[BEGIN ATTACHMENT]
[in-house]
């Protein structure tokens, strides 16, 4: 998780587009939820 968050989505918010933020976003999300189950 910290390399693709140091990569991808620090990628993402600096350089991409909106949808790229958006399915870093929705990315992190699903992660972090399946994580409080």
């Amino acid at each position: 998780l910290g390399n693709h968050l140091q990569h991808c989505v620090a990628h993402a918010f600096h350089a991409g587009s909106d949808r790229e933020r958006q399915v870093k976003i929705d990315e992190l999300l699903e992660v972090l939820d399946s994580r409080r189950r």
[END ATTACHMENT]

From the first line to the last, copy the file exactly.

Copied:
[in-house]
């Protein structure tokens, strides 16, 4: 998780587009939820 968050989505918010933020976003999300189950 910290390399693709140091990569991808620090990628993402600096350089991409909106949808790229958006399915870093929705990315992190699903992660972090399946994580409080």
């Amino acid at each position: 998780l910290g390399n693709h968050l140091q990569h991808c989505v620090a990628h993402a918010f600096h350089a991409g587009s909106d949808r790229e933020r958006q399915v870093k976003i929705d990315e992190l999300l699903e992660v972090l939820d399946s994580r409080r189950r």